Screenwriters usually operate like lone wolves, or in small packs, but these days they seem to be finding comfort in company -- or at least in writers' collectives. There's the Writers Co-Op formed earlier this year at Warner Bros. by John Wells ("ER") and the 1[dot]3[dot]9 Inc. collective organized by Chris McQuarrie ("The Usual Suspects") a few weeks later. Now writers are banding together, at 20th Century Fox, of all places, a studio with a reputation for extremely tight purse strings.
The new Fox cooperative, called Writing Partners, includes equally heavy hitters: John August ("Big Fish"), Michael Brandt and Derek Haas ("3:10 to Yuma"), Ted Elliott and Terry Rossio ("Pirates of the Caribbean: At World's End"), Michael Arndt ("Little Miss Sunshine"), Craig Mazin ("Scary Movie 3"), Simon Kinberg ("Mr. & Mrs. Smith"), Stuart Beattie ("Collateral"), Tim Herlihy ("Happy Gilmore") and Cormac and Marianne Wibberley ("National Treasure"). August and Mazin have spearheaded the effort over the last few months, and after several entities showed interest, Fox Filmed Entertainment Co-chairman Tom Rothman signed off on the deal organized and negotiated by co-presidents of production, Emma Watts and Alex Young.
In what amounts to a first-look deal for the studio, each writer or writing pair in the group gets an upfront fee of $300,000 -- way below their normal quotes -- to write an original feature-length screenplay for Fox in the next four years.
The writer maintains creative control of the script and can make his or her own decisions about which studio notes he's willing to do and whether to allow another writer on board at the studio's or potential director's request. If the writer agrees, the project moves forward. If not, the writer can ultimately walk away with ownership of the script. But the incentive for both parties is to move the script toward production, in which case the writer gets his full standard fee and 2.5% first-dollar gross points on top of the quote.
Gross participation is a rare circumstance and remains a kind of brass ring for screenwriters. Back in 1999, Amy Pascal announced that Columbia Pictures would entice top writing talent by offering more than 30 top-tier writers 2% of "adjusted gross receipts." In that case, the screenplays weren't specs; they were studio assignments, but the upfront fees were much higher. David Koepp, Paul Attanasio, Ron Bass, Scott Frank and Richard LaGravenese all participated in the program, and Bass, Frank and LaGravenese are now members of the Wells co-op. Over its first five years, the Sony arrangement paid out on more than 75 projects, but there was no resulting groundswell at other studios.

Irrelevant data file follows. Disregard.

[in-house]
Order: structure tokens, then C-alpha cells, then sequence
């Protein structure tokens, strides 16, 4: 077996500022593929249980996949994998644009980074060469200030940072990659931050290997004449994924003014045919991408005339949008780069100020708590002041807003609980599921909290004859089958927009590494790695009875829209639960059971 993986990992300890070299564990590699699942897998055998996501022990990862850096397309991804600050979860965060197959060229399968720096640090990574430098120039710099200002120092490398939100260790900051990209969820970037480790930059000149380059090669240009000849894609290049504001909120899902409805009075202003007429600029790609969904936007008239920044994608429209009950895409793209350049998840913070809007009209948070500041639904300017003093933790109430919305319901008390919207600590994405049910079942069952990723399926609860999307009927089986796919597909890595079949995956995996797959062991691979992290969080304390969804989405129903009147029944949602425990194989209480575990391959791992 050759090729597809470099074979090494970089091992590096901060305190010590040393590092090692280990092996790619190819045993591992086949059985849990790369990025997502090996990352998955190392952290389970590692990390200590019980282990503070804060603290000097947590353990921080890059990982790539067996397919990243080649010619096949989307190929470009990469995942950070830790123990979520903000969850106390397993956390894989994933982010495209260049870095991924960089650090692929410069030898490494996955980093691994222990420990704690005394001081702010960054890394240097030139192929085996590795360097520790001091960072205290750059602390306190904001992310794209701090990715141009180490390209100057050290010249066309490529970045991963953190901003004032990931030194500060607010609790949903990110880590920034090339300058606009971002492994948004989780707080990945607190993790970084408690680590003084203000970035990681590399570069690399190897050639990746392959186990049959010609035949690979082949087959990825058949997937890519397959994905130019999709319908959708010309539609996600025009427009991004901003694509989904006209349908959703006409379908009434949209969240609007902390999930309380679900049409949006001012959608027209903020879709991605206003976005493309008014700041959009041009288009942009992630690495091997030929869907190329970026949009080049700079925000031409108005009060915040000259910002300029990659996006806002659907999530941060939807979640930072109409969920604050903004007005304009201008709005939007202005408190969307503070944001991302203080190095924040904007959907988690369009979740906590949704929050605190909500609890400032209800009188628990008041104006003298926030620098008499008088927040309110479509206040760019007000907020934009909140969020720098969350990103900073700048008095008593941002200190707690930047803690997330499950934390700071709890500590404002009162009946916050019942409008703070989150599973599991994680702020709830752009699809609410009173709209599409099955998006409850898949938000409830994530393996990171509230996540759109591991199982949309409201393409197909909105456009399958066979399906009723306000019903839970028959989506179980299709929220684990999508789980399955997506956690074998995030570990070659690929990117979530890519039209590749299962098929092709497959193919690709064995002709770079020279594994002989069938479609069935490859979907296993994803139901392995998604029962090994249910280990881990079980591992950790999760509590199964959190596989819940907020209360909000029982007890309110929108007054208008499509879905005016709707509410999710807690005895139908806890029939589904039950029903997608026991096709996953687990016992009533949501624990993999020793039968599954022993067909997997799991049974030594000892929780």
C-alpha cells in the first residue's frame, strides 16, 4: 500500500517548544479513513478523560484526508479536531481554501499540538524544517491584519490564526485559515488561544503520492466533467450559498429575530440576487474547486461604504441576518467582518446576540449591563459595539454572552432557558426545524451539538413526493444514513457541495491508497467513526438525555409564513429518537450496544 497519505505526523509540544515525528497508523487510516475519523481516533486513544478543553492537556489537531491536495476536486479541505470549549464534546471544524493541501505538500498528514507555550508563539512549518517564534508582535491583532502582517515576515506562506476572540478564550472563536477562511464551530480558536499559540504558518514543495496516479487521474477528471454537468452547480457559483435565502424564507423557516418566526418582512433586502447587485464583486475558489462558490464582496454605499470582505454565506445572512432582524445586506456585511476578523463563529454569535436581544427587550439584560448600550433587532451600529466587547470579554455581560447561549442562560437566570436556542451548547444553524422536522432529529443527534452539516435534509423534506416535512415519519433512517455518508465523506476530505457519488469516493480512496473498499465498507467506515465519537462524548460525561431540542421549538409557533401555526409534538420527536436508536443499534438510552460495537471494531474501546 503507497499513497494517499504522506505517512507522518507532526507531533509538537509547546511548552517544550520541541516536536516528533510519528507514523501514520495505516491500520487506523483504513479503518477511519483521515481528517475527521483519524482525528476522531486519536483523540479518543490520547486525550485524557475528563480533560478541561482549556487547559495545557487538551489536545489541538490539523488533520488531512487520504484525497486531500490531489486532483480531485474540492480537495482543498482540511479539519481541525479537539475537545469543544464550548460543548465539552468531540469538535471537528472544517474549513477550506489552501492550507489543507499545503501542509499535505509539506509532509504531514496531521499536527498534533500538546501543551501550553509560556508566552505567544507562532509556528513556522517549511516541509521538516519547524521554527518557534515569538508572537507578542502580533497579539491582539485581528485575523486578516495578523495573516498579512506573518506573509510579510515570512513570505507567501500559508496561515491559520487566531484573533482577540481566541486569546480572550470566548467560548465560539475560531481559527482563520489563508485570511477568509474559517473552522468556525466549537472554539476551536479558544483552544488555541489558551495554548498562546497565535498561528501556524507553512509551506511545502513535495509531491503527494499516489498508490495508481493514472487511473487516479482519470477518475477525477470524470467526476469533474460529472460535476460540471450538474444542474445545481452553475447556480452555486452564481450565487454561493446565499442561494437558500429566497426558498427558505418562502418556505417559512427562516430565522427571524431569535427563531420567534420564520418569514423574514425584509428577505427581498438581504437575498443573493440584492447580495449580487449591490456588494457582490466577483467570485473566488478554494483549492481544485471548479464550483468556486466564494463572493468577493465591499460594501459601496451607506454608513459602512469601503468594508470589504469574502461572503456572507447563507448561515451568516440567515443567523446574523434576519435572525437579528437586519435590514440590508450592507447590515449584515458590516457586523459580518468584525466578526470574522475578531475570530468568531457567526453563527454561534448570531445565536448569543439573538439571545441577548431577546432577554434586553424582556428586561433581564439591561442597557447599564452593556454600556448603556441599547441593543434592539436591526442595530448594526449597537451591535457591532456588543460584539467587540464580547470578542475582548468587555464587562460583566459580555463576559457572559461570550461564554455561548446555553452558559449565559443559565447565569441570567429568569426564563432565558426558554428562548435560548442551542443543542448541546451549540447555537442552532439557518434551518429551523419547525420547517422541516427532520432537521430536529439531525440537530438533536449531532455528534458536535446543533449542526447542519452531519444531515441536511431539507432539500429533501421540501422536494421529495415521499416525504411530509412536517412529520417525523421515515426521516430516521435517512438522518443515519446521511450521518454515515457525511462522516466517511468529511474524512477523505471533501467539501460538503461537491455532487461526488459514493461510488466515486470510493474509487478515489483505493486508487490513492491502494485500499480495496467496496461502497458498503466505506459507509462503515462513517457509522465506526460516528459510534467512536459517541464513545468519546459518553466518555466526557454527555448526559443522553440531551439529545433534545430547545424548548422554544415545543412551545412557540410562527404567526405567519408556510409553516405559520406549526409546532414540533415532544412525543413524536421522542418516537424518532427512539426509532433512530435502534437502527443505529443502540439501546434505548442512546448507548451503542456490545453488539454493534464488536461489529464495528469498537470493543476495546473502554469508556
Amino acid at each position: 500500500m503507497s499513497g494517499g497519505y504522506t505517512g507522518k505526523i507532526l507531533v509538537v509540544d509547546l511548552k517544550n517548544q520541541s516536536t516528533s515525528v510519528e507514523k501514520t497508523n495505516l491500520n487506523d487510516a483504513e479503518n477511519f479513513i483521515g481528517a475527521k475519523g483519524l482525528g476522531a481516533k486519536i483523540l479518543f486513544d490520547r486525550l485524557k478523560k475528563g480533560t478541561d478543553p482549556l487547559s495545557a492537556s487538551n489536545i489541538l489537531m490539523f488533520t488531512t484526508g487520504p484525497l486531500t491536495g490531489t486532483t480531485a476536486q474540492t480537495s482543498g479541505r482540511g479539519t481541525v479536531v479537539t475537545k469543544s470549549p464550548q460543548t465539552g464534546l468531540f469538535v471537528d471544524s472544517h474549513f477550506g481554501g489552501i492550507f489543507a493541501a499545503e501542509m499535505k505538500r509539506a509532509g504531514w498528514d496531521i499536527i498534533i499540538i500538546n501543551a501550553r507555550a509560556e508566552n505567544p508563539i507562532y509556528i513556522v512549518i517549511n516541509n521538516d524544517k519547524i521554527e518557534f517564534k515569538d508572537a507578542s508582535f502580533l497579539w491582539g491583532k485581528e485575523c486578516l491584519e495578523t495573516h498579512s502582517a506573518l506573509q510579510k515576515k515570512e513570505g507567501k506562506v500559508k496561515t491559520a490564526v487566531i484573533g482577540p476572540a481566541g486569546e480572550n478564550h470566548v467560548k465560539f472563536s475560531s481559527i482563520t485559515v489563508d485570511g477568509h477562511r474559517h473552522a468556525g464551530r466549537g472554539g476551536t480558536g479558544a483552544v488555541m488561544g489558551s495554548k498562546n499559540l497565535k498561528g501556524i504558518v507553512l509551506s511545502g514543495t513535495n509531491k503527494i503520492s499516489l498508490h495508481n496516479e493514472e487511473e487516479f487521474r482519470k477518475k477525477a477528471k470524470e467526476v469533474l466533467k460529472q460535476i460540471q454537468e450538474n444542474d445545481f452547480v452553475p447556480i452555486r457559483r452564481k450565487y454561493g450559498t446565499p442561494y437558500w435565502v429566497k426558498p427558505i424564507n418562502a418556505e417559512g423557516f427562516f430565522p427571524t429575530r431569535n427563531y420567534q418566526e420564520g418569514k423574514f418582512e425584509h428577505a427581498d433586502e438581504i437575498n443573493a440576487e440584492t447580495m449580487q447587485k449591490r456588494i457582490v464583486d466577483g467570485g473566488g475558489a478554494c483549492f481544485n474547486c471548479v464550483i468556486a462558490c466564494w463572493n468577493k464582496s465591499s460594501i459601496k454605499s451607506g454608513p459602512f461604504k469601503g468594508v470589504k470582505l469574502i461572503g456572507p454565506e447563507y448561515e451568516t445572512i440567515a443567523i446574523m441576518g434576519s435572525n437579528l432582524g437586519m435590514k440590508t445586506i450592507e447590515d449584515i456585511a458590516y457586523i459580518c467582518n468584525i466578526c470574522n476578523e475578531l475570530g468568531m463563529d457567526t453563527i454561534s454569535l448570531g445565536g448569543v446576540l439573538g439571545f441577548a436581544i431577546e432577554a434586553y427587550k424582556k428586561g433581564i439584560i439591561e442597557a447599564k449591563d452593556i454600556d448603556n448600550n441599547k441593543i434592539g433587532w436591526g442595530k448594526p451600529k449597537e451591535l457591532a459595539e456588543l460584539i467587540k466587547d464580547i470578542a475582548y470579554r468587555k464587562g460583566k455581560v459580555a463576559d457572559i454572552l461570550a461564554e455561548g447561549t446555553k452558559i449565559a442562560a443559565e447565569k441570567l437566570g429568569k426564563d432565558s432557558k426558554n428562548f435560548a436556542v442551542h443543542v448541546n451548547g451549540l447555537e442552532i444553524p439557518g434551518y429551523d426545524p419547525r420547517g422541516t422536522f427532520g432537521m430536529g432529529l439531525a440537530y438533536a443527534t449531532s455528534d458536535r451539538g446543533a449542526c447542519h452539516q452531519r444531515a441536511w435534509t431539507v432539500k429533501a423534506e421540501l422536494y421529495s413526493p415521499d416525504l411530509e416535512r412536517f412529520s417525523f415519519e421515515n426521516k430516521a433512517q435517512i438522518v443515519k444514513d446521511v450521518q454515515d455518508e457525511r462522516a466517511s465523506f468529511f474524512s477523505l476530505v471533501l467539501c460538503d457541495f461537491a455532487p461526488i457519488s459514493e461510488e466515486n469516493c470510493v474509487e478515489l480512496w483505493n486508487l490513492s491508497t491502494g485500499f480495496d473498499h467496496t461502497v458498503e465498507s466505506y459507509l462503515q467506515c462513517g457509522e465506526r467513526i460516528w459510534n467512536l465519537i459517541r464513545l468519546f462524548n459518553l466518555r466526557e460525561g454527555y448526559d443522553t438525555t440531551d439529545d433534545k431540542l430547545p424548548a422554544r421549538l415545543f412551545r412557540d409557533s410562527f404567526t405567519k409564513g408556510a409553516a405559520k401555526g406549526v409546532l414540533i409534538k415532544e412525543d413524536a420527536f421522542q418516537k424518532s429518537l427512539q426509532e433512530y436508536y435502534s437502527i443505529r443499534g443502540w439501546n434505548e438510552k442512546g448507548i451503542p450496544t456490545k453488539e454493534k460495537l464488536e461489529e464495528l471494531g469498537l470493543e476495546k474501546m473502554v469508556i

In the current contract-negotiations climate, screenwriters are proactively taking control of their destinies by seeking to partner with their employers. They're sending a clear message: We will take less money upfront to write commercial movies that we have a strong hand in developing so that we can share in the success and profits if they get produced and make money. The new Fox deal will encourage writers to write the mainstream potential blockbusters that many of them already churn out.
The advantage for the studio will be original feature scripts, with an excellent chance of a high percentage of good, producible projects given the writers involved, many of whom have well-established track records.
And Fox will throw away a lot less development money. Yes, there will be an outlay of $2.7 million in exchange for nine guaranteed feature screenplays, but even $300,000 "wasted" on one that doesn't work is no more than the studio would pay most of these A-list writers for a single week's work on a typical production polish.
(The McQuarrie group is not affiliated with any one studio and is geared more toward encouraging more idiosyncratic projects developed with name actors attached.)
Reactions around town by those who know about the Fox arrangement have been mixed, with writers generally encouraged by the possibilities, while at least one rival studio head decried it as a disaster on par with the day that former Sony topper Mark Canton agreed to pay Jim Carrey $20 million for "The Cable Guy," which blew the roof off of stars' salaries.
The hope that its model would inspire other groups of writers to combine forces is an expressly stated goal of the larger Wells co-op, which includes writers like Nick Kazan ("At Close Range"), Tom Schulman ("Dead Poets Society"), David Benioff ("The Kite Runner"), Callie Khouri ("Thelma & Louise"), Ed Solomon ("Levity"), Bruce Joel Rubin ("Ghost") and Michael Tolkin ("The Player").
Creatively, Wells acts as the "gatekeeper" who matches projects with the right Warner Bros. executive and mediates requests from both parties.